Secret Rendezvous by Kobo Abe, 1977-Japan, 1979-English translation (179 pgs)
It begins with an un-summoned ambulance in the middle of the night. They insist on taking away their patient, although she insists there’s nothing wrong and it must be a mistake. When her husband tries to track her down in the morning, she has disappeared into a bizarre labyrinthine underground hospital. The man is soon subsumed by the convoluted bureaucracy of the hospital, where every employee is also a patient and no one ever seems to get cured. Soon the man’s search ceases to matter. He ends up not even noticing that he’s not seeking his wife anymore, or really heading much of anywhere. It’s as if he’s fallen down the rabbit hole into something resembling a David Lynch film.
Compelling, but I’m not sure I liked it- during or after. I kept feeling like I was missing something, like if I understood the Japanese cultural landscape of the 1970s there would be a deeper metaphor contained in the book that I just didn’t catch.
Madeleine Is Sleeping by Sarah Shun-Lien Bynum 2004 (259 pgs)
A tale made up of hallucinatory dream-like fragments that blend together until you can’t tell which is dream, which is flashback, and which is reality. In a narrative a bit like Anais Nin via Lewis Carroll, a young girl lies in constant sleep, dreaming. She’s suffered a trauma (or has she? or does that lie in the future?) and her mind lifts off on a journey- or possibly she’s remembering a past journey. Around her, circles her family as semi-miraculous curses-in-disguise seem to appear. In the end, the threads combine to form a journey of self-discovery or at least self-exploration that culminates in the girl converging with at least one of her alter-selves, to blistering results.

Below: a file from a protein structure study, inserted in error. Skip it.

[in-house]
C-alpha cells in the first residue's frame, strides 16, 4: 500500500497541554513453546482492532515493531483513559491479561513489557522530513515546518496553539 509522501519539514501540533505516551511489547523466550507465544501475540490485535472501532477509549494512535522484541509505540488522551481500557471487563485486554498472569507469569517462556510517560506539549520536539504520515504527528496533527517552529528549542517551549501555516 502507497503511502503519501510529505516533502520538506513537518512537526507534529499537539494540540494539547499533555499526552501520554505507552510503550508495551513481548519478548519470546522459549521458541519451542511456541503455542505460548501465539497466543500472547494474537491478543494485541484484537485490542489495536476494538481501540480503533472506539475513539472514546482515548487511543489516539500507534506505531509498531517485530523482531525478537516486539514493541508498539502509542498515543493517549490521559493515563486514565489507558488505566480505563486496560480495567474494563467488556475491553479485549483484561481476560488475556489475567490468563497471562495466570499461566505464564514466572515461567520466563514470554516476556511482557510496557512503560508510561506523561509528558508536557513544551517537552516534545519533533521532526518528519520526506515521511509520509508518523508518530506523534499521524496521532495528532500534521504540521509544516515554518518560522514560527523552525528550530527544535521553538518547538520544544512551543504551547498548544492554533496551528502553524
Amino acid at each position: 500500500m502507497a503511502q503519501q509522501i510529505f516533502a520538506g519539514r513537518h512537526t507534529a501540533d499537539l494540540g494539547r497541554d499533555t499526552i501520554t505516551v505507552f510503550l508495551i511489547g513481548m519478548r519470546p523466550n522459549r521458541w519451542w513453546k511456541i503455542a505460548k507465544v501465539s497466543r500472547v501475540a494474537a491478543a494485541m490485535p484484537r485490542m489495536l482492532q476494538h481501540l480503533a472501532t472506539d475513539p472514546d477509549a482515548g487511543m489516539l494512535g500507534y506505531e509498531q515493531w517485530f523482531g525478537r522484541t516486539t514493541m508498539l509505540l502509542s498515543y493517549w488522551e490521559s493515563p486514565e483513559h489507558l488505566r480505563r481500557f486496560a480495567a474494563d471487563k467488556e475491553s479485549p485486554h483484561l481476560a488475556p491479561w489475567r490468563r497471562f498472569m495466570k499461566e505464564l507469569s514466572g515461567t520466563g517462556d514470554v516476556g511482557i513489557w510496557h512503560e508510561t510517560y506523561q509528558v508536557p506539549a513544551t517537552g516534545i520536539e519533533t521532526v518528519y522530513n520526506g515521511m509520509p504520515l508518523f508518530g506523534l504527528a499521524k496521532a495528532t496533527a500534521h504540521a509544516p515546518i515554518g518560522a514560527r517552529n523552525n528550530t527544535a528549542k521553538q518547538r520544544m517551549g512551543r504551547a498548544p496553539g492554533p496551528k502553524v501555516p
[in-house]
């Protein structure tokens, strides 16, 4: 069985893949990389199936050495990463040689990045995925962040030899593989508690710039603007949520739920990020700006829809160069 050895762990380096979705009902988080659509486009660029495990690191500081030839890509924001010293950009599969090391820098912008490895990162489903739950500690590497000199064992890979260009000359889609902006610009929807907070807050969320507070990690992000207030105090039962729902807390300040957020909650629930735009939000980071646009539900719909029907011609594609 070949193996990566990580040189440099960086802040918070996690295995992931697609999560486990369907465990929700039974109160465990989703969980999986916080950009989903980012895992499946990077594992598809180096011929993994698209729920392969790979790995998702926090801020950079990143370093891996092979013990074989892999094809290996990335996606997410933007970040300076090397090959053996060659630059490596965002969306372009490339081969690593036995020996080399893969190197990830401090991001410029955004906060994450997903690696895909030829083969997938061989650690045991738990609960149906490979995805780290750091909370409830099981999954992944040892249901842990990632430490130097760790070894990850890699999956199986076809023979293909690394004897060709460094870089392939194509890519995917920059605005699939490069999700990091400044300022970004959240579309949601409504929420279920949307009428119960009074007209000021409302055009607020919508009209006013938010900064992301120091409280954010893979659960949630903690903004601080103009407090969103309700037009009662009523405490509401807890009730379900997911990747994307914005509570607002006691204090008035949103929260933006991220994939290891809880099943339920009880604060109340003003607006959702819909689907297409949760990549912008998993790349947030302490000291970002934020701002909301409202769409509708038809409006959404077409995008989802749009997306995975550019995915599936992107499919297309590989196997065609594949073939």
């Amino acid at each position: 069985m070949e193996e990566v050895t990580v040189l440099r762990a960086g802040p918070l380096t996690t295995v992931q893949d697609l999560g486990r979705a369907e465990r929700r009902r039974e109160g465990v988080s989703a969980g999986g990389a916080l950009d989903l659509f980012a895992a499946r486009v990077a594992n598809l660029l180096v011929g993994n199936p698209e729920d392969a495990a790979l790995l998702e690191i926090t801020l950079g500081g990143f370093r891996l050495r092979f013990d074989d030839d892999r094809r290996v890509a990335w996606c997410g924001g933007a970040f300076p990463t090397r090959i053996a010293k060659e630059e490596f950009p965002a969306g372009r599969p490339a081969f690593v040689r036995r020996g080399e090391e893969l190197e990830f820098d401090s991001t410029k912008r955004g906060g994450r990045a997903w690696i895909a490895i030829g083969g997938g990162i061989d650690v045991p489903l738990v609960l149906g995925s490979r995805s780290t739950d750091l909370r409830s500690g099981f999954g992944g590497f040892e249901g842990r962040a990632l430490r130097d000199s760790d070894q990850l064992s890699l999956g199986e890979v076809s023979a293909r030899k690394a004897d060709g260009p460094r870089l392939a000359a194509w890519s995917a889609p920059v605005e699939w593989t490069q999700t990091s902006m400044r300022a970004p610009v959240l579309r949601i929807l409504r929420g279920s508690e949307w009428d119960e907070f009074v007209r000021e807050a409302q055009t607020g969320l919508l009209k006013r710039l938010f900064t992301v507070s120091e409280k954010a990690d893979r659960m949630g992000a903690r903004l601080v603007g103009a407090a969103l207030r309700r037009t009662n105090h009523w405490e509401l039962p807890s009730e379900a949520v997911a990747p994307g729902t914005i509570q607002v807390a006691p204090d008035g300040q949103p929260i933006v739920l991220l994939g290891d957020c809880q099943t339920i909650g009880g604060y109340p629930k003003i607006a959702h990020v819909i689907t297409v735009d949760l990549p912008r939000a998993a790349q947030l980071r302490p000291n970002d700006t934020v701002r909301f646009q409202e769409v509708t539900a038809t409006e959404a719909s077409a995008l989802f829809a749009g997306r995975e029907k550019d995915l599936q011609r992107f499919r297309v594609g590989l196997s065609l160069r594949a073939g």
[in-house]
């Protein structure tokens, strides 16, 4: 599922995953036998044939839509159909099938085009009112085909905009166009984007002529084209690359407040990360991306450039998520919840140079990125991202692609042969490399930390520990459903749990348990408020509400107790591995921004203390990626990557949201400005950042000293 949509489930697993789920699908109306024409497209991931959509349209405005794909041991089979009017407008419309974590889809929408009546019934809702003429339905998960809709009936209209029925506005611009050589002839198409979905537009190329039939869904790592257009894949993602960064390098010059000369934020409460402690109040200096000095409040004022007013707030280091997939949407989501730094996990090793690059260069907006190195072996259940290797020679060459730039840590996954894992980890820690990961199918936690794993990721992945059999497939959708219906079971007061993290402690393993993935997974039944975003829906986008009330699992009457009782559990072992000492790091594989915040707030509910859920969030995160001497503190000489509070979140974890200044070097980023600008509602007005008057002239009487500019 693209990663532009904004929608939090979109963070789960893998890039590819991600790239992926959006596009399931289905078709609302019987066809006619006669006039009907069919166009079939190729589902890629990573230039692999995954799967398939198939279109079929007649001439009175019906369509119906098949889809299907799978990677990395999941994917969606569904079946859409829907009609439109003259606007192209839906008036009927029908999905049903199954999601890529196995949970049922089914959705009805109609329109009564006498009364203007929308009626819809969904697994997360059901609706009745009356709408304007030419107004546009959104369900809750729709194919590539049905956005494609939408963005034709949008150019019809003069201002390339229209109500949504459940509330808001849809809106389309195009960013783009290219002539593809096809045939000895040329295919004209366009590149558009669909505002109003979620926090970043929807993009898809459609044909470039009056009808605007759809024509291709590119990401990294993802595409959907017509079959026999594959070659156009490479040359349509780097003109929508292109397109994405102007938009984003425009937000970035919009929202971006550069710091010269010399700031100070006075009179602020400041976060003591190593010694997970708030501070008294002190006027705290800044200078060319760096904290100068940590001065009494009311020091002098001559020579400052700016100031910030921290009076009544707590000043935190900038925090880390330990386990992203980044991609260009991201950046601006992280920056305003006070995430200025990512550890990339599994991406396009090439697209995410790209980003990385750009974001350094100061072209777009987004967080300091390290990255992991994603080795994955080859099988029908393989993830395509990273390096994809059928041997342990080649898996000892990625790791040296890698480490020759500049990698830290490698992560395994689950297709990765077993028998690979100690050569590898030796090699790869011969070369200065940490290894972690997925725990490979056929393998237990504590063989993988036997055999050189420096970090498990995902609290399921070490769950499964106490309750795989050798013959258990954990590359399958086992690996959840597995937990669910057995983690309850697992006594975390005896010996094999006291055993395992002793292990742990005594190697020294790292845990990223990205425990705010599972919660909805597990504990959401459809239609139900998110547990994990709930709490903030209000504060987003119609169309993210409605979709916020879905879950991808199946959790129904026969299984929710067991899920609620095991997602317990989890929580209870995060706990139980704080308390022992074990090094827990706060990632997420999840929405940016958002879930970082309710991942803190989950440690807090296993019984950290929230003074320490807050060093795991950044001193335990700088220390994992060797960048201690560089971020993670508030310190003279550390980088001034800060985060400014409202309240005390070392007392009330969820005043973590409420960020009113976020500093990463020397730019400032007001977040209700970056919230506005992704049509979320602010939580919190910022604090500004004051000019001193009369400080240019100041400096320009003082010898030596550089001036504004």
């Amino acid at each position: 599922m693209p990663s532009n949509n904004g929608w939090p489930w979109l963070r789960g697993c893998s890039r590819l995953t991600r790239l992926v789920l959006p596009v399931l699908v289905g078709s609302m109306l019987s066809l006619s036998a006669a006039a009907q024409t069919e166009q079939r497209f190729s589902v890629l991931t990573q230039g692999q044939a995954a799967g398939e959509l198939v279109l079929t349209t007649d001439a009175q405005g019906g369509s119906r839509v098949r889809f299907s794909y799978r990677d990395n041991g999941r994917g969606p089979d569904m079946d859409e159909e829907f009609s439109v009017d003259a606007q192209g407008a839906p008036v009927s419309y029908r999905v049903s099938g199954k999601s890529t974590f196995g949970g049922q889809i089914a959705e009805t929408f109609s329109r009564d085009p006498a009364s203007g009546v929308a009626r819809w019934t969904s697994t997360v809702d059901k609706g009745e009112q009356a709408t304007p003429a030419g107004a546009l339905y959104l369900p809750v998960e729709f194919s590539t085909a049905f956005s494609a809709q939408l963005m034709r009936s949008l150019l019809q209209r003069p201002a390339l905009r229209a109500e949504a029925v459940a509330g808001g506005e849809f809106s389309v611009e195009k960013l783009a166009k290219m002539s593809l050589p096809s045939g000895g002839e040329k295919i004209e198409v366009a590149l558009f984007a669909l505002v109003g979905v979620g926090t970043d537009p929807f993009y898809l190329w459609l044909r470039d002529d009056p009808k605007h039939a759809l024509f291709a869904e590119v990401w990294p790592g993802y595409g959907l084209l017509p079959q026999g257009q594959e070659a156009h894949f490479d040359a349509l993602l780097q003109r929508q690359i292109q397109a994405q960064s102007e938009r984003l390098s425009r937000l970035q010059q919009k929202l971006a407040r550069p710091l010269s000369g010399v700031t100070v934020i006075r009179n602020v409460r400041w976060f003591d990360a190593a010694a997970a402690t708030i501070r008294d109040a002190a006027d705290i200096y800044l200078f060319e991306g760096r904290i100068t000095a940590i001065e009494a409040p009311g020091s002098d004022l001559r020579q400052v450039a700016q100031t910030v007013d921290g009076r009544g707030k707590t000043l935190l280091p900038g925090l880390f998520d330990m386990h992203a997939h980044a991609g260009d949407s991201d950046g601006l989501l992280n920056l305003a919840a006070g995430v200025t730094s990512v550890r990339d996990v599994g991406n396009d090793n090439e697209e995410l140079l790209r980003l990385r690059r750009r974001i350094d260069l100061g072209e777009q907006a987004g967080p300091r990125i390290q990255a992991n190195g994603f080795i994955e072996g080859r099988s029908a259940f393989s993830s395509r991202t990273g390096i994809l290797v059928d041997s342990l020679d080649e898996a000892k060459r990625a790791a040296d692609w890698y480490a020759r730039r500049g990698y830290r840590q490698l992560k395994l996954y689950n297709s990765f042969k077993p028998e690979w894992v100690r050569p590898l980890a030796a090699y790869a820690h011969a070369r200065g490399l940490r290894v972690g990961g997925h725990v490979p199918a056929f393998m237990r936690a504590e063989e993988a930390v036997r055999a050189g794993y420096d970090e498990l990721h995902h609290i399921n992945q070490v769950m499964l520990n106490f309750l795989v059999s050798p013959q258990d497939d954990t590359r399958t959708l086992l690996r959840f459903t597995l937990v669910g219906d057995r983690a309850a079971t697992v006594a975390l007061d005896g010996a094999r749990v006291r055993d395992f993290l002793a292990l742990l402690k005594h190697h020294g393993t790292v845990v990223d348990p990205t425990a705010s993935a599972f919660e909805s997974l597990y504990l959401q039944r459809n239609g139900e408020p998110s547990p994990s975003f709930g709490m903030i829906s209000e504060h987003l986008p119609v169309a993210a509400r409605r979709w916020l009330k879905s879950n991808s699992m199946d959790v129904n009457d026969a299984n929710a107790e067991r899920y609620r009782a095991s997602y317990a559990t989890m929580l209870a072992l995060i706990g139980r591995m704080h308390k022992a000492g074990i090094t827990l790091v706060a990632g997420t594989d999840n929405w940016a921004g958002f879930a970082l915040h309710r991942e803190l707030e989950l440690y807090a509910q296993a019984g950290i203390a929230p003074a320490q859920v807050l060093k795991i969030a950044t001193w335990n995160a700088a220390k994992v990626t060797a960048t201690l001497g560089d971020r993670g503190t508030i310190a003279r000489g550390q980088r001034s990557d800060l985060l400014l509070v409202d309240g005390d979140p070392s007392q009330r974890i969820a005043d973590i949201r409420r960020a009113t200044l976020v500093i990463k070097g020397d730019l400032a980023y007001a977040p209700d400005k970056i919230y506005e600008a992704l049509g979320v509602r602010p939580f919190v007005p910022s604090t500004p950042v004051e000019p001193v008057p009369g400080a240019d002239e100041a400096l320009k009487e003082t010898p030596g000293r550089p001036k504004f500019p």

Library books that have been living at my house for far too long:
The Last Town on Earth by Thomas Mullen 2007 (394 pgs/read 27)
During the influenza pandemic of 1918, some small towns quarantined themselves to avoid infection. The novel is set in one such town. Fearing that influence will spell the end of their progressive timber company cooperative, the townsfolk vote to close their borders. Then the guards are forced to shoot a soldier seeking access. Definitely one for the “come back to it” list.
Open Me by Sunshine O’Donnell 2007 (230 pgs/read 24)
Didja know: throughout history, in many different cultures, people have hired professional mourners to “perform” at funerals. Mem is one such, trained from childhood in the heriditary art. Interesting concept, but a bit too much “cultish child abuse as vocational training” for me.
The Forbidden Stories of Marta Veneranda by Sonia Rivera-Valdes 2000/2001 US (158 pgs/read 102)
Strangers confide their darkest secrets in a student’s sociology interviews. A bit like Jhumpa Lahiri’s Interpreter of Maladies by way of Anais Nin, with a Cuban twist.
Heavy Words Lightly Thrown: The Reason Behind the Rhyme by Chris Roberts 2005 (202 pgs/read 90ish)
A bit of a travel guide around London via nursery rhymes, and their historical basis. Somewhat interesting, but not terribly scholarly and overly slang-ladden.
A Lick of Frost by Laurell K. Hamilton (#6 in Merry Gentry novels) 2007 (350 pgs)
I swear eventually Hamilton is going to use 7000 pages to cover a single minute. The time spanned in each book is getting vanishingly smaller- nearly a third of Frost took place in a single (admittedly peril-filled) visit to a lawyer’s office. Ah well, it’s brain candy.
The Harlequin by Laurell K. Hamilton (422 pgs) 2007 (Anita Blake: Vampire Hunter #15)
Mmm, brain candy.
This round, Anita and her merry men are under threat from the mysterious Harlequin- the vampire court’s boogeymen/policing entity.
The Delta of Venus by Anais Nin (271 pgs) 2006 ed, originally published 1977
More erotica from Nin, consisting of a dozen or so loosely connected vignettes. The intro, setting her writing in its historical context, was interesting. In pre-WWII Paris, Nin and her struggling artist friends sold erotica to support themselves. This collection has a little bit of everything: orgies, lesbians, pedophilia, and incest as well as more straight-forward fare. Her frank handling of sexuality is stunning and Nin never fails at titilation.
A Kiss of Shadows by Laurell K. Hamilton (435 pgs) 2000
A reread of the first book in the Merry Gentry series. Her books are part of the growing genre of supernatural romance with a “Magic made me do it” approach to sex. The Merry Gentry books are about a half-human fairy princess who’s commanded by the queen (her aunt) to have lots o’ sex, with lots o’ different guys, in order to produce an heir for the dying land of Fairie. And of course, all kinds of magical “healing the land” phenomenon occur whenever she has sex. I like her earlier books better before the scale tips from “plot with sex scenes that advance the plot” to “sex scenes with a little plot thrown in.”